Leading NGOs in Turkey have come together to call for the dropping of absurd allegations levelled against Osman Kavala and 15 other prominent figures and demand an end to the escalating crackdown and criminalization of civil society.
The open letter, signed by the organisations including Amnesty International, Reporters Without Borders and eight other NGOs, calls for an end to the orchestrated campaign of intimidation and judicial harassment of civil society activists in Turkey.
FULL TEXT OF LETTER
We stand united against efforts to destroy civil society
In response to the absurd allegations levelled against Osman Kavala and Yiğit Aksakoğlu, who are both imprisoned pending trial, as well as 14 other civil society figures, all of whom are accused of “attempting to overthrow the government”, we, the undersigned human rights organizations, call for the escalating crackdown on and criminalization of civil society to end.
For the last five days, alleged details of an indictment against these 16 civil society actors have been leaked through the mainstream media in Turkey in a coordinated campaign of misinformation. According to purported leaks from the indictment, which has yet to be seen by lawyers representing the accused, the allegations focus on the 2013 Gezi Park protests, an overwhelmingly peaceful protest movement that was suppressed by the government amidst widespread police violence.
A much larger group of civil society figures continue to be investigated under the auspices of the same investigation. Those under investigation and those facing indictment are neither responsible for the Gezi Park protests, which ought to be considered as a matter of freedom of expression, nor for any crimes. The court should reject any indictment based on absurd conspiracies and which lack any meaningful evidence, and Osman Kavala and Yiğit Aksakoğlu, who have been imprisoned for 16 and 3 months respectively, should be immediately released.
This latest assault on civil society comes at a time when human rights defenders and other civil society activists increasingly face detention, prosecution and imprisonment simply for exposing human rights violations and for demanding truth, justice and means of redress.
The seventh hearing of the “Büyükada” trial of 11 human rights defenders will be held next month. No evidence has been presented in this trial to substantiate the trumped-upcharges of terrorism, which are based solely on the human rights activism of the accused.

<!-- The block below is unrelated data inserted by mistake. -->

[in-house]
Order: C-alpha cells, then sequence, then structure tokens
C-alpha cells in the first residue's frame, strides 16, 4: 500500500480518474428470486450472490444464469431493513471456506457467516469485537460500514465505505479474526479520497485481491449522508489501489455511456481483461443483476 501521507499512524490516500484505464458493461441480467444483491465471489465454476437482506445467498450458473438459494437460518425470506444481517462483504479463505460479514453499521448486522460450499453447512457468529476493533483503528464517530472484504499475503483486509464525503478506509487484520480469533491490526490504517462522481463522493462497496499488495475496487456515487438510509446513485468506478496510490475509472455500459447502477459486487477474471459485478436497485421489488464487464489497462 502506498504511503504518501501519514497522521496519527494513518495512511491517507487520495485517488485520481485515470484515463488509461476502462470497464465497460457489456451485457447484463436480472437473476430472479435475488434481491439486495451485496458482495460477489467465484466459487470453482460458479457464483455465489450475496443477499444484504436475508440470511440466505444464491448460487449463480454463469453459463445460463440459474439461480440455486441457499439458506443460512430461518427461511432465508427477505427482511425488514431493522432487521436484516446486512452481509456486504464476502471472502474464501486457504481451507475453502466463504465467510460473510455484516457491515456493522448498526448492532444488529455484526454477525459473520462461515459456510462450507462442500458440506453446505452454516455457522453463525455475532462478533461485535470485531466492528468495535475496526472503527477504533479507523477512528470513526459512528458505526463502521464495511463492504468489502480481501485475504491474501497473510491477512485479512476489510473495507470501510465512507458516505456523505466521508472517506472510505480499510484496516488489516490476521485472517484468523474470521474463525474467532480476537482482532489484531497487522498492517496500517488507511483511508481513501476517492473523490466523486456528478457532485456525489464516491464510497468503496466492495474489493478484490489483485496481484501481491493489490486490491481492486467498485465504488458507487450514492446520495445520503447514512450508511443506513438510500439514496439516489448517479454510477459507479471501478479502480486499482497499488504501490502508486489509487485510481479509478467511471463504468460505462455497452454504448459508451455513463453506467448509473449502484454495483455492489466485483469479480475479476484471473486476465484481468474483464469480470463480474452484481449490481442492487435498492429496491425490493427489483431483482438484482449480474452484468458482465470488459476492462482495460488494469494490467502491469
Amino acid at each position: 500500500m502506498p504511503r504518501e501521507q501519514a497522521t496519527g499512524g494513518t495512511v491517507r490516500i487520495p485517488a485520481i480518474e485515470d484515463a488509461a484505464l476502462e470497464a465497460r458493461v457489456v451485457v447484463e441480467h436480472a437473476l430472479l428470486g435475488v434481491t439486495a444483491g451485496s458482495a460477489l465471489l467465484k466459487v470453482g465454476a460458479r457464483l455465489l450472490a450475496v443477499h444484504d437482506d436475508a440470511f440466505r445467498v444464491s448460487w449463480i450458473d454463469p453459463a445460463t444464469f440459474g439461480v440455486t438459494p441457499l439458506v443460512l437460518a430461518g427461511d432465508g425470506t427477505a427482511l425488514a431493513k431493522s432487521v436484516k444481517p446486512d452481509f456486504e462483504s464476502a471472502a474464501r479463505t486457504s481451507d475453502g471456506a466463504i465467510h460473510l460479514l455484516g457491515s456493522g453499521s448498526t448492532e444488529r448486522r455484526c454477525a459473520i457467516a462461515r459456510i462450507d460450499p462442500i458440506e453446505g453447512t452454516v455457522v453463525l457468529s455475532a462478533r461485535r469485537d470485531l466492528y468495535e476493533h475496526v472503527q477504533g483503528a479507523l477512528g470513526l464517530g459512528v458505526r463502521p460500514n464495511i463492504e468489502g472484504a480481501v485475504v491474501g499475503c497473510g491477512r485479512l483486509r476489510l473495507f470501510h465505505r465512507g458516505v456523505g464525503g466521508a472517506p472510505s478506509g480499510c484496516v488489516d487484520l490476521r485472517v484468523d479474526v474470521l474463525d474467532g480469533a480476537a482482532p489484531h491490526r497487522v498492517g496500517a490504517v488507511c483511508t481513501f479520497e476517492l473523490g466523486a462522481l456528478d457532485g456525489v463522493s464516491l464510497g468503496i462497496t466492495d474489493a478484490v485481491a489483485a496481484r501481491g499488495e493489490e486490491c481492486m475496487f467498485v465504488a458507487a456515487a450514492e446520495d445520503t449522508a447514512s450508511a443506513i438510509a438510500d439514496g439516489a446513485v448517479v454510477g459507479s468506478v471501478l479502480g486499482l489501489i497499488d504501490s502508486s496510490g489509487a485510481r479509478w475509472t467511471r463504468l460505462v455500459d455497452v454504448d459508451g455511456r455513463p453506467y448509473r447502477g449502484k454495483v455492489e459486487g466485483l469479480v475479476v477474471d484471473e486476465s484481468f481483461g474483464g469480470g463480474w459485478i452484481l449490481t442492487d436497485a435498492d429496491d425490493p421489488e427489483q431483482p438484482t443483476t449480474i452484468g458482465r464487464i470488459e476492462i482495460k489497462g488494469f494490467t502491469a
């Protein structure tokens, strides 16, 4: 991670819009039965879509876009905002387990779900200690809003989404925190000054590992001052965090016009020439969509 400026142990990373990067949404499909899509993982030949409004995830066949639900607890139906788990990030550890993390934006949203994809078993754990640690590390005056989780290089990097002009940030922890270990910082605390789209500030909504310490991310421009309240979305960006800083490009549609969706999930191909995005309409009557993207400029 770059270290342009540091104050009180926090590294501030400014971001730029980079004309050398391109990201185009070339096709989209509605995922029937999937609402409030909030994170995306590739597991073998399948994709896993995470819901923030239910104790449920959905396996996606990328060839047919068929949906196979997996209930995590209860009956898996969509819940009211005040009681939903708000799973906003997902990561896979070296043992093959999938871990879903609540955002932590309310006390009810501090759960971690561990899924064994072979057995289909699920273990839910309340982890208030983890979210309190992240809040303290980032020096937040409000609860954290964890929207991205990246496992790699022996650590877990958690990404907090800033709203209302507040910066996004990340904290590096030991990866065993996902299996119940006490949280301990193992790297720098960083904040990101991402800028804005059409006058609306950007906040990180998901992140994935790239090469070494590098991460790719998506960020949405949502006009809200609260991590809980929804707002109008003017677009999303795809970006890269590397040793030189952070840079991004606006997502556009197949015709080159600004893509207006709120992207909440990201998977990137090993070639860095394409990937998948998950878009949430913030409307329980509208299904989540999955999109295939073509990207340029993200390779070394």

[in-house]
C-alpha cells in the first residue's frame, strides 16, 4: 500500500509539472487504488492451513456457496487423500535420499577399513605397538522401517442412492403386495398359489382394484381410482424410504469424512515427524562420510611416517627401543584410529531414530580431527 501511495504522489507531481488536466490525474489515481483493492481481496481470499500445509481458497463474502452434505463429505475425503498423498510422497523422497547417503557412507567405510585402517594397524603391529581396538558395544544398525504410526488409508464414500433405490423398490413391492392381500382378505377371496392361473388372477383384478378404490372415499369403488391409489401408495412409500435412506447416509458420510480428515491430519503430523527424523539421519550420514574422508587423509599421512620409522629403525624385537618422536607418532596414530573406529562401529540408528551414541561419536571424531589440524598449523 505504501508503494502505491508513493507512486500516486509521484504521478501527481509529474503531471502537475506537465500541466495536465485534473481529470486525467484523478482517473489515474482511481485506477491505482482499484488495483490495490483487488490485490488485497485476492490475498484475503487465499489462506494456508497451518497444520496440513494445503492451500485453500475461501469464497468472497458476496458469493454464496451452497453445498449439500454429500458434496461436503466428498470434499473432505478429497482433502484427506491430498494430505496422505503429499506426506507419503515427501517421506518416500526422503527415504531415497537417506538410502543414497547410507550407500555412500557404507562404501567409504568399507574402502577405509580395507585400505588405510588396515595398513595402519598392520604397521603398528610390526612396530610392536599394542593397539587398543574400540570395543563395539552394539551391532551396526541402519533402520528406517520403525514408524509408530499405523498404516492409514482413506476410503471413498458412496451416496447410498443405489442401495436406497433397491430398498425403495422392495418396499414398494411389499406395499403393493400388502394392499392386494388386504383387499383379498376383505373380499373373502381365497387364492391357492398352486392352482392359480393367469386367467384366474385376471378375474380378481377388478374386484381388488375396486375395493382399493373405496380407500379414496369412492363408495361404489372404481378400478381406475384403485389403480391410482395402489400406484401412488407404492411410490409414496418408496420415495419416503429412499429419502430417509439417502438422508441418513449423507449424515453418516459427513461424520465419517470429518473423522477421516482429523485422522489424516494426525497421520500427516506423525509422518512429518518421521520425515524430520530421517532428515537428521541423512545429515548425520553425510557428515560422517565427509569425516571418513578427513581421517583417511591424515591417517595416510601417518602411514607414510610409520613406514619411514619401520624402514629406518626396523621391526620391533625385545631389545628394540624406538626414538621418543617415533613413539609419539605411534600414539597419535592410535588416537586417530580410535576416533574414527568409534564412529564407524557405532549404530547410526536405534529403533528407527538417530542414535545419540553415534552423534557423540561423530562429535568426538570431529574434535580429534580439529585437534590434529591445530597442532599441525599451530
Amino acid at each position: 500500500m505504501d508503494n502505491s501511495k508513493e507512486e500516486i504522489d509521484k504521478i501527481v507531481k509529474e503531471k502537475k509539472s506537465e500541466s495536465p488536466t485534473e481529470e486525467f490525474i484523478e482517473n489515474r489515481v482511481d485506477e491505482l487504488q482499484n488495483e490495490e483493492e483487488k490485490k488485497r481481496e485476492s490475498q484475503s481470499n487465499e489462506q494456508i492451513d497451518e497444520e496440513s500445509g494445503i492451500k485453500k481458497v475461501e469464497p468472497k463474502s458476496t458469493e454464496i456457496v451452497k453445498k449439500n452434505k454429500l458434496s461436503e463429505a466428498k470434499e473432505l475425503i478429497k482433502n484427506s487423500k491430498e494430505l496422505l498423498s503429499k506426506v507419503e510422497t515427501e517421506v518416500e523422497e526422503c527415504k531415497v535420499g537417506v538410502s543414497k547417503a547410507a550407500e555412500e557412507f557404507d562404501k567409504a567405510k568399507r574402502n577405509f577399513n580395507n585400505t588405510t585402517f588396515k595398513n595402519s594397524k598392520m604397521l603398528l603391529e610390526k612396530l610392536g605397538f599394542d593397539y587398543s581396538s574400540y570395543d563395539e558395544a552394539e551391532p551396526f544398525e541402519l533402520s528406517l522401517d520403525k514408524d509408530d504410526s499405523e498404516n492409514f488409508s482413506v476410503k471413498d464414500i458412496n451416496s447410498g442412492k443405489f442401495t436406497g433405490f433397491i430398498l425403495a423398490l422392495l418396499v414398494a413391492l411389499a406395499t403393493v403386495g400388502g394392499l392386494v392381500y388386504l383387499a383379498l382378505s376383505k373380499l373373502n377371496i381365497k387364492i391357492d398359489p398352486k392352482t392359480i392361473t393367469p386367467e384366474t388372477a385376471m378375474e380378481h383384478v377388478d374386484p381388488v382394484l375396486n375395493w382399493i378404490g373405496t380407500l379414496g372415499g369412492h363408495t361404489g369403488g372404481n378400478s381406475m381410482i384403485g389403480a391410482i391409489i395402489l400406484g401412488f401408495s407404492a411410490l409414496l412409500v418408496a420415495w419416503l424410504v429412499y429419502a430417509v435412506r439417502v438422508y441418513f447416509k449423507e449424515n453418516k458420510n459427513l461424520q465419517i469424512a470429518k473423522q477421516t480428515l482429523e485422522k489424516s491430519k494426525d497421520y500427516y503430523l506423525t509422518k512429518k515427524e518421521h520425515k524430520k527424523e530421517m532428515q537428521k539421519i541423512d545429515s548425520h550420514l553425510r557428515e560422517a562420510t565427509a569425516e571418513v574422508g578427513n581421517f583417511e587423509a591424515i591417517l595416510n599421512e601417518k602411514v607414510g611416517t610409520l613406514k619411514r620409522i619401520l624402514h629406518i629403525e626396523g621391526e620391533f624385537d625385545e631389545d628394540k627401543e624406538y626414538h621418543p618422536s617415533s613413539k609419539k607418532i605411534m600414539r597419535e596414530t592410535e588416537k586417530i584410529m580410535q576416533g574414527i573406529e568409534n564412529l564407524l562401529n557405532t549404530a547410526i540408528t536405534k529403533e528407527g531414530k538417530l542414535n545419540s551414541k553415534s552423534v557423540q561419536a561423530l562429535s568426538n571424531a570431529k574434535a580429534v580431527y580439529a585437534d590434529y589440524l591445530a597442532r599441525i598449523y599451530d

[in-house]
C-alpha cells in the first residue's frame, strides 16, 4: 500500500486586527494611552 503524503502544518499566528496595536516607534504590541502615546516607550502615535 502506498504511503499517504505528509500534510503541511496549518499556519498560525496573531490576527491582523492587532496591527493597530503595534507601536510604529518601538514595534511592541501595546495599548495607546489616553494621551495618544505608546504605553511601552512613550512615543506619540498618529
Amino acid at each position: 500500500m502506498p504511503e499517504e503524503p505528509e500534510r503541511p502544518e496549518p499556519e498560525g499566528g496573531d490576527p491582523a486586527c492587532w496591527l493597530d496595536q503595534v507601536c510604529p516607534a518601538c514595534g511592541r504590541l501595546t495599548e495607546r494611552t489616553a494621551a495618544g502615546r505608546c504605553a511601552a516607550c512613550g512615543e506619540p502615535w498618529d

Today, human rights defenders Şebnem Korur Fincancı, Erol Önderoğlu and Ahmet Nesin are in court accused of producing ‘terrorist propaganda’ by participating in a solidarity action with the now closed Özgür Gündem newspaper. Journalists who worked for Özgür Gündem are also facing a campaign of judicial harassment. Two months ago, Şebnem Korur Fincancı was convicted of producing ‘terrorist propaganda’ and sentenced to two and a half years in prison for signing the ‘Peace Petition’. This conviction is pending an appeal at a regional appeals court. However, in previous rulings these appeals courts have wholly failed to prove themselves to be independent of the government. Human rights defender Eren Keskin, who acted as co-editor-in-chief of Özgür Gündem in an act of solidarity with the newspaper, is also being tried in over 100 cases. Meanwhile, 129 individuals from Academics for Peace have been sentenced to imprisonment. 25 of these individuals will be imprisoned if the regional appeals court upholds their convictions. Their appeals are ongoing.
Both the solidarity with ÖzgürGündem and Academics for Peace trials are among those being used by the government to supress and silence hundreds of civil society activists in Turkey. This situation has emerged just as the courts have been handing down ever harsher prison sentences for similar acts of legitimate and peaceful dissent.
International treaties to which Turkey is a state party place a special emphasis on the important role played by human rights defenders, civil society and a free press in ensuring respect for human rights and fundamental freedoms. The effective protection of the freedom, security, dignity and physical and psychological integrity of human rights defenders is also a precondition for the right to defend human rights.
International law also insists that the fundamental responsibility for protecting human rights defenders belongs to the state. The state is ultimately responsible for protecting all rights enjoyed by human rights defenders: from the rights to freedom of thought and expression to the rights to freedom of association and peaceful assembly.
We, the undersigned organizations, stand united against these efforts to destroy independent civil society in Turkey, call for an end to the orchestrated campaign of intimidation and judicial harassment of civil society activists in Turkey and once again remind the authorities of their obligations to protect human rights defenders under international law.
Civil Rights Defenders
Association for Monitoring Equal Rights (Eşit Haklar İçin İzleme Derneği)
Memory Centre (Hakikat Adalet Hafıza Merkezi)
The Rights Initiative (Hak İnisiyatifi Derneği)
Human Right Association (İnsan Hakları Derneği)
Human Rights Agenda Association (İnsan Hakları Gündemi Derneği)
Reporters Without Borders (Sınır Tanımayan Gazeteciler)
Human Rights Foundation of Turkey (Türkiye İnsan Hakları Vakfı)
Citizens’ Assembly Turkey (Yurttaşlık Derneği)
Amnesty International (Uluslararası Af Örgütü)